Life problems are quite a common difficulty that can be addressed in therapy. As a therapist, I can help to make a different plan, so you can forge ahead and adapt as needed. Sometimes all we need is another being to be accountable to, this can be a therapist. A person who will ask us if we did what we said we would. Therapy helps create and sustain change. My practice isn't just about surviving struggles, it's about living too.


Trauma

What's normal for the spider is chaos for the fly. What you experience might not look stressful or traumatic to someone else. I might watch the news and be unaffected by the headlines, while you may feel anxious or distressed by current events. My reaction would likely be due to my background of growing up in a violent society. Each person's experience is different, and we cannot and should not compare traumatic experiences. In the end, the effects of trauma cause us to suffer.

Trauma exploding on therapy couch.

After experiencing a traumatic event, some of us develop symptoms we cluster together and call post-traumatic stress disorder or PTSD. They may have nightmares, flashbacks, or feel like they are reliving the experience. There may be agitation, irritability, and feeling on guard all the time. Traumatised people sometimes become self-destructive or socially isolated. They can experience a sense of shame or guilt about the trauma. These symptoms impact our lives in different ways.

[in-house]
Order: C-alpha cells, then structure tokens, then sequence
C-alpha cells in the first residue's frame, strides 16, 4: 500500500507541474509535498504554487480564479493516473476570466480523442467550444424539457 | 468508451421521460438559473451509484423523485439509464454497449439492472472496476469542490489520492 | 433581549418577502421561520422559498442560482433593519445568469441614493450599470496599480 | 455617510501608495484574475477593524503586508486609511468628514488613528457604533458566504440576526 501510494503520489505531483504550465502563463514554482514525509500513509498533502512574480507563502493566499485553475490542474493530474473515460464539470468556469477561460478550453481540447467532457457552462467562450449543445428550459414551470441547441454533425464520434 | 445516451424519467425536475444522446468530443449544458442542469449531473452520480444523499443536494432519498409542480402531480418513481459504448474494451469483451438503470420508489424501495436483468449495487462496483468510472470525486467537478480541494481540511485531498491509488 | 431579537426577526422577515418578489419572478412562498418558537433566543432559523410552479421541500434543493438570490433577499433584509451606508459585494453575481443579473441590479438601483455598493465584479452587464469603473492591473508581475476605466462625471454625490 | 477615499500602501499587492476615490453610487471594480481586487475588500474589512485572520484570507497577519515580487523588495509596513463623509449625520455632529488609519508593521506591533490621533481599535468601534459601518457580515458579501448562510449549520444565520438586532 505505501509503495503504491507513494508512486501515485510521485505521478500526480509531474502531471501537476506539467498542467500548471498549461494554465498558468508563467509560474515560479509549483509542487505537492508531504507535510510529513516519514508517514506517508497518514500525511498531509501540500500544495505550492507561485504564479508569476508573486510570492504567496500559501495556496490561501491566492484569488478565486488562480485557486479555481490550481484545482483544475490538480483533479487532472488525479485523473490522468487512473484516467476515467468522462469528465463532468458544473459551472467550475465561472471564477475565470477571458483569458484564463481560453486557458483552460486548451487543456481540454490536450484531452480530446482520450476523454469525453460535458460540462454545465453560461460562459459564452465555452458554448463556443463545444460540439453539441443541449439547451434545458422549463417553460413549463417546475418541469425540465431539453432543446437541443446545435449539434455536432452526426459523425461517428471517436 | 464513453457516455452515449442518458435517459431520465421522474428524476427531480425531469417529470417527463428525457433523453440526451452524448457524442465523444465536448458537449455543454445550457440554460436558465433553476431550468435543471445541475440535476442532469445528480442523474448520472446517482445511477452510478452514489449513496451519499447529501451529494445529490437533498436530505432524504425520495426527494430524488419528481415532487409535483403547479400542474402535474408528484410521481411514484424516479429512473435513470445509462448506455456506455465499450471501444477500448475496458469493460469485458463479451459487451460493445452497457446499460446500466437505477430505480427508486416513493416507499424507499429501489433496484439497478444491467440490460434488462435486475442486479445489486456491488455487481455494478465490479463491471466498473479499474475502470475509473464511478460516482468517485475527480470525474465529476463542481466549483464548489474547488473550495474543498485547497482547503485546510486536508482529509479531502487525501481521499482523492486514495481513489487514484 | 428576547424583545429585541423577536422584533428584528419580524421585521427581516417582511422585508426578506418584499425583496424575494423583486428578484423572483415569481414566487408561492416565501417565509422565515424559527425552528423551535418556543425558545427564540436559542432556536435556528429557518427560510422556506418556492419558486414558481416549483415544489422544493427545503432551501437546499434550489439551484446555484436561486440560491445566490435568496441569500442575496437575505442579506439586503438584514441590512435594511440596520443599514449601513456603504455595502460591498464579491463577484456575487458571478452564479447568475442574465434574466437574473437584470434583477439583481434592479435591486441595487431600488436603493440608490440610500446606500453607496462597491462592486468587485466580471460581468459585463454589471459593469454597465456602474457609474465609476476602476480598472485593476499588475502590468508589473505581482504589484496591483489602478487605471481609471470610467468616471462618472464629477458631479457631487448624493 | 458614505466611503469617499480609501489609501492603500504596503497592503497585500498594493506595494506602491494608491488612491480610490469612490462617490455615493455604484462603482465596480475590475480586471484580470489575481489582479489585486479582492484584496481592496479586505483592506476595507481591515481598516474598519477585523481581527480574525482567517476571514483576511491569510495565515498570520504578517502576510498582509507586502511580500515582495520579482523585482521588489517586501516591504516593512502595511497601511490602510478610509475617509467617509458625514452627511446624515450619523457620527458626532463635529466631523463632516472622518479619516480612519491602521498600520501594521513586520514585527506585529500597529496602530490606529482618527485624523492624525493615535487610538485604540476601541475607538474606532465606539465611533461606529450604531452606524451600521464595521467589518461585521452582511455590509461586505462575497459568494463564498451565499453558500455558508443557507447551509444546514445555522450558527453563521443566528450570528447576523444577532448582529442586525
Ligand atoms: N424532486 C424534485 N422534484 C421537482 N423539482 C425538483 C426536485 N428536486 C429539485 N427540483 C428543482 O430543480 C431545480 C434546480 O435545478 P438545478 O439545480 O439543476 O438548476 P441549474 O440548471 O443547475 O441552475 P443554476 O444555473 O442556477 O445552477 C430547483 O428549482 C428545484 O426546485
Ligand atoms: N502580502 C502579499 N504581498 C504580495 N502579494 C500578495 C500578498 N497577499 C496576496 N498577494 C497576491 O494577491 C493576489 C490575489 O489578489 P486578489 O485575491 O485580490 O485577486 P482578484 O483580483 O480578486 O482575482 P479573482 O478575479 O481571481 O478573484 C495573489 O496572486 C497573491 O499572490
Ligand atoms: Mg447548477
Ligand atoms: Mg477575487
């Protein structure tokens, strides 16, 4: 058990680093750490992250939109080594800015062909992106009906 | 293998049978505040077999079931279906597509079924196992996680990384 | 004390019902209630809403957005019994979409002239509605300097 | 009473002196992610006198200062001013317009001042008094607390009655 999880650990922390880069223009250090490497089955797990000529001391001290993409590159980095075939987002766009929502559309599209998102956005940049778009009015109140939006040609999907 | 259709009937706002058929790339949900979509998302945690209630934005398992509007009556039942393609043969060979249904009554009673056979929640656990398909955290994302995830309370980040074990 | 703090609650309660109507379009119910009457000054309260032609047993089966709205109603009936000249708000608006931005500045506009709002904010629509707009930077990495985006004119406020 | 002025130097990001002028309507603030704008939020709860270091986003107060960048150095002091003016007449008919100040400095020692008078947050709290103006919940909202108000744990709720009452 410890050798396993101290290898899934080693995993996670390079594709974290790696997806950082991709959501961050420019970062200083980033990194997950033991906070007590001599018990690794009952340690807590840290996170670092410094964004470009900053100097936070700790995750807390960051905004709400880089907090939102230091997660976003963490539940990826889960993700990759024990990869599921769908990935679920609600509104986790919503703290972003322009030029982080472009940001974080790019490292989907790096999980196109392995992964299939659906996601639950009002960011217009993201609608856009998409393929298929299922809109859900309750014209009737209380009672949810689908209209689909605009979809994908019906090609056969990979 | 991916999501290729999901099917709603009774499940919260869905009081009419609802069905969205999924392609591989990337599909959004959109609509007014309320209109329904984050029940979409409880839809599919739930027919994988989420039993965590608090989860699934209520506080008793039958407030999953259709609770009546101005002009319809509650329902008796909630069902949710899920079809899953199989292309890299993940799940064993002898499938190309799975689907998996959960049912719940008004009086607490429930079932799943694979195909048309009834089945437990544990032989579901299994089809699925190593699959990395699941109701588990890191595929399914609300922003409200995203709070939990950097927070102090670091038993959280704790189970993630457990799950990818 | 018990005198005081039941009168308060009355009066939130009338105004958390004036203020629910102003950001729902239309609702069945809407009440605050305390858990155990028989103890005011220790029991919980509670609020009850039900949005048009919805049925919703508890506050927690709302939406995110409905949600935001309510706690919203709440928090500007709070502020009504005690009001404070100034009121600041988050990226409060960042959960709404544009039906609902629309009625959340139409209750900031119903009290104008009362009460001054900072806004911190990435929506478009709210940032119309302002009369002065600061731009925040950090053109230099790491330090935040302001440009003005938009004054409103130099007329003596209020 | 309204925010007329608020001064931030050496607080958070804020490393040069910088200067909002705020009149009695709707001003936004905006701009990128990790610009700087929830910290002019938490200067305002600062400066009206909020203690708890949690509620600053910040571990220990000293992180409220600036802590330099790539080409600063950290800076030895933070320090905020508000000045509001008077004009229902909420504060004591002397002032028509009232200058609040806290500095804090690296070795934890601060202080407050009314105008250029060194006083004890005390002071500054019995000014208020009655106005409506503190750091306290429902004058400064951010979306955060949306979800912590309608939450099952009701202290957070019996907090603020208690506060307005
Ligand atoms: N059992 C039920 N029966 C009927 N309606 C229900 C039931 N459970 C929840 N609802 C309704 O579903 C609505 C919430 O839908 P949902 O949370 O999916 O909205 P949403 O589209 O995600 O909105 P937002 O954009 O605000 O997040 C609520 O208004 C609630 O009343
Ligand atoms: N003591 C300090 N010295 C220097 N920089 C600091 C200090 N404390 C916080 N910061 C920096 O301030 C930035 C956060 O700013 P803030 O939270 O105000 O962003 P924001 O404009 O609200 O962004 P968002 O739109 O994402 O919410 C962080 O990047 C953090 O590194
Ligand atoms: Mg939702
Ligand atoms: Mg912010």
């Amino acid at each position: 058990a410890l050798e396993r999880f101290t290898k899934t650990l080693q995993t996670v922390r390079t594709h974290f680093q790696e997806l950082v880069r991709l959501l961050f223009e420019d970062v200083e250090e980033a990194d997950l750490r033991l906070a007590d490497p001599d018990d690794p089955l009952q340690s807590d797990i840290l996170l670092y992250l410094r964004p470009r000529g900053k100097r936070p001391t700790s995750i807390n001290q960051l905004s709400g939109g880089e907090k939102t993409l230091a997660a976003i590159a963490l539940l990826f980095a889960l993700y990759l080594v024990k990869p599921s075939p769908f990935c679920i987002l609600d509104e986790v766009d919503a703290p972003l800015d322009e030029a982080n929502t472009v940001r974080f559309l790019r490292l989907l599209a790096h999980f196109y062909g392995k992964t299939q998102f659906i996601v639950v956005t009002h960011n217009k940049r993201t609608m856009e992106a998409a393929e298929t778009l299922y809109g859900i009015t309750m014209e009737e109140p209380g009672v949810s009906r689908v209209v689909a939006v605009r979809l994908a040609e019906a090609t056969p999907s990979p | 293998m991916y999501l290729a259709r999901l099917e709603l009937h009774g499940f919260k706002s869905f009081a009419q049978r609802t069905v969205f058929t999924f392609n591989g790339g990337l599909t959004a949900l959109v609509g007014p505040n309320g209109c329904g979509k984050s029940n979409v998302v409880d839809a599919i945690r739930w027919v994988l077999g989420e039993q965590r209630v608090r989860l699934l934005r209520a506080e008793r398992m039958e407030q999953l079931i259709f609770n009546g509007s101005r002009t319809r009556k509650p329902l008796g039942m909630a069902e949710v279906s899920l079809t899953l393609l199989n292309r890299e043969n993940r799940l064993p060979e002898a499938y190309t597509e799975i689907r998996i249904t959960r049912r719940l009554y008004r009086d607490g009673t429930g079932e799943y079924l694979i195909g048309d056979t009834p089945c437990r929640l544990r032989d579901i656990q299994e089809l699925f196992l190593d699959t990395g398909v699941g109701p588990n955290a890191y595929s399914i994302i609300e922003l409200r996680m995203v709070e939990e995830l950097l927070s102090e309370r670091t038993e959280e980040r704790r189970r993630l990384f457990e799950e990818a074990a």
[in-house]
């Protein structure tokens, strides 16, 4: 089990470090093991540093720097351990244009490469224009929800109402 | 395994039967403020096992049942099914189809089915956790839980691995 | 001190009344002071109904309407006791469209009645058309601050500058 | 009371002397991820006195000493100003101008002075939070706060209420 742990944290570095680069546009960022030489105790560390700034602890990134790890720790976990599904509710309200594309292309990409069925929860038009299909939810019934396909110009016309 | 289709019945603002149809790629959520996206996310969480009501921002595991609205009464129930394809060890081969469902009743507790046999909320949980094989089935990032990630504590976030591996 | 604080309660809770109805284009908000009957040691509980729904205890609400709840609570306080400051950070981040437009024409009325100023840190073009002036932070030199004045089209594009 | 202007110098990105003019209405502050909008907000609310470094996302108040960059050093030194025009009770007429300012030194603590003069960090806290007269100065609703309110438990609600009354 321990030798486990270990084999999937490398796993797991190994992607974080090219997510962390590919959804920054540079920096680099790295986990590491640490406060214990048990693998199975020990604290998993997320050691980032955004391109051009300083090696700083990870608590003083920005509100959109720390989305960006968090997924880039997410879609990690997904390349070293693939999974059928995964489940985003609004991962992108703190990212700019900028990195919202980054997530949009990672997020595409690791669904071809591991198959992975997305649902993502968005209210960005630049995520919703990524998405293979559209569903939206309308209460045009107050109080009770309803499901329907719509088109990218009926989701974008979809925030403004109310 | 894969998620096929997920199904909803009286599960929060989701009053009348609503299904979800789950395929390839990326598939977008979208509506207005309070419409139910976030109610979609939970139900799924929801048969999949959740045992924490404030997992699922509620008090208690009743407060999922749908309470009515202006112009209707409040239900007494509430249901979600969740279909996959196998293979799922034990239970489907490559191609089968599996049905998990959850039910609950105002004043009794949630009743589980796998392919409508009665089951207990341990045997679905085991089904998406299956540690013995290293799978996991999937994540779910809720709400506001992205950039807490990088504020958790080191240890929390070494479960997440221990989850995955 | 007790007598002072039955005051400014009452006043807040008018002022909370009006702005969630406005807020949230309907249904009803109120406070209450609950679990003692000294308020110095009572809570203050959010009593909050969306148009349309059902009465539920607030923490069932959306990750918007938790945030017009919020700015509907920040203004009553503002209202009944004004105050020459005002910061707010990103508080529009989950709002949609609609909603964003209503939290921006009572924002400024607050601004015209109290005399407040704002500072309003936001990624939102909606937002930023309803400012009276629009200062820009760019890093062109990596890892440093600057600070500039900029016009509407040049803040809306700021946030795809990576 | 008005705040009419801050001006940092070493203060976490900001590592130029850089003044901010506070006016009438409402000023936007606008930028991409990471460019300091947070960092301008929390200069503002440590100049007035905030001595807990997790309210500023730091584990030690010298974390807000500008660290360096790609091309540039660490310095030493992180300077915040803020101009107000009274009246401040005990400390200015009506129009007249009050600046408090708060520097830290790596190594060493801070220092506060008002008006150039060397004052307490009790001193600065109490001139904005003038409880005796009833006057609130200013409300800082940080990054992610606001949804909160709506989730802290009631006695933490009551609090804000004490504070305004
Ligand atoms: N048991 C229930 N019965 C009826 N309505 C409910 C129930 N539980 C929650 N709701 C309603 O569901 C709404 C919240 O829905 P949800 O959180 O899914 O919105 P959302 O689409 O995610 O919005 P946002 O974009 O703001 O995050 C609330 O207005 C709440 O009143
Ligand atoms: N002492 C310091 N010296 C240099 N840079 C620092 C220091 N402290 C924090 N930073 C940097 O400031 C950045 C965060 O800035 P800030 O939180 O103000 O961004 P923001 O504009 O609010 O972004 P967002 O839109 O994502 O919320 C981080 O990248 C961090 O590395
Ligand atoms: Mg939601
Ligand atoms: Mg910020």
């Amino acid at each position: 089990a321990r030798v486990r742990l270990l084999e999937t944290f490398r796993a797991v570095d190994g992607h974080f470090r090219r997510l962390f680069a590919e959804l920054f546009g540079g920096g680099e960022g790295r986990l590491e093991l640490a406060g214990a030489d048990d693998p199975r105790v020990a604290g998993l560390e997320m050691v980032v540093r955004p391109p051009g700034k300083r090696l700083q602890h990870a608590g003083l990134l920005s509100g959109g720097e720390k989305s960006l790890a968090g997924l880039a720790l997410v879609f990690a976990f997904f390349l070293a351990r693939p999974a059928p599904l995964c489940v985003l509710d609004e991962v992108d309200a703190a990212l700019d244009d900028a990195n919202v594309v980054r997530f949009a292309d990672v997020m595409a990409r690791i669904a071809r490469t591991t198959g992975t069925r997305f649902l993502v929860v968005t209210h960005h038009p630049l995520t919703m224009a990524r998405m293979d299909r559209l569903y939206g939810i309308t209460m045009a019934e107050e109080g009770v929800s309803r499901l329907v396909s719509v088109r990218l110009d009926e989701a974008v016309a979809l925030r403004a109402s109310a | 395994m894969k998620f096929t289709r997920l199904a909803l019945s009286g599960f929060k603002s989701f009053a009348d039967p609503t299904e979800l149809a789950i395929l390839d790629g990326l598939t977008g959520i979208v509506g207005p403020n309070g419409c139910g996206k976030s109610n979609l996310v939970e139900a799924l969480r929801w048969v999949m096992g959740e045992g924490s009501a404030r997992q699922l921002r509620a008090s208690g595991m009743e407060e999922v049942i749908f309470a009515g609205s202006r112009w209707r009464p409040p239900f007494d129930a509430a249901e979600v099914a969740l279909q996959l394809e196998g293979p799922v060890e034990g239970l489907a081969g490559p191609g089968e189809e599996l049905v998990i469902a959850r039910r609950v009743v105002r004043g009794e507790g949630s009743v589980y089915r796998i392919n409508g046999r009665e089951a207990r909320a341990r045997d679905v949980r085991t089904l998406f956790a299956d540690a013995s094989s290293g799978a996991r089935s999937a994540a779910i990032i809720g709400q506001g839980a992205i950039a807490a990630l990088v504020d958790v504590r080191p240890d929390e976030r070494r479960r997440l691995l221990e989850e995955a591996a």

We can experience a low mood or start self-medicating with alcohol or other substances to feel better or repress intrusive thoughts. We become short and impatient with others. We might act recklessly by quitting our jobs. Or we become unable to take care of our daily tasks.


Trauma can be caused by different experiences. It may be due to a destructive and harmful relationship with an abusive partner, being in a car crash, or in a lot of the cases I see, the trauma related to sexual assault. ACC provides a funding pathway for those who experienced sexual trauma. It's called ACC Sensitive Claims. Please see my blog for funding options for therapy.


Identity struggles

It's your life. Let's do something interesting with it and find out who you are, what you like, and where you are heading. We all have existential dread to some degree or another, or we fear the questions we have about ourselves floating around in our heads.


Do I like men, women, nobody, everybody, or am I somewhere in the middle? What is the meaning of life, the universe, and everything in between? What do I want to do with my life? What are my values? What type of work do I want to do? Who am I?


It's often teenagers and young adults who arrive on my couch with these questions. Not knowing what's bothering them, but they know something isn't okay. A lot of times, they are struggling with their identity and therapy helps to give a bit more clarity. But it's not just young adults who have these questions. We all continuously grow and change. As we grow older, we have to incorporate new ways of being and discoveries we make about ourselves. A midlife crisis is no longer just for someone who turns forty. Everyone can have a life crisis if they are aware enough to spot it.


Therapy is the place to voice our questions about ourselves. To inspect our lives and understand ourselves more.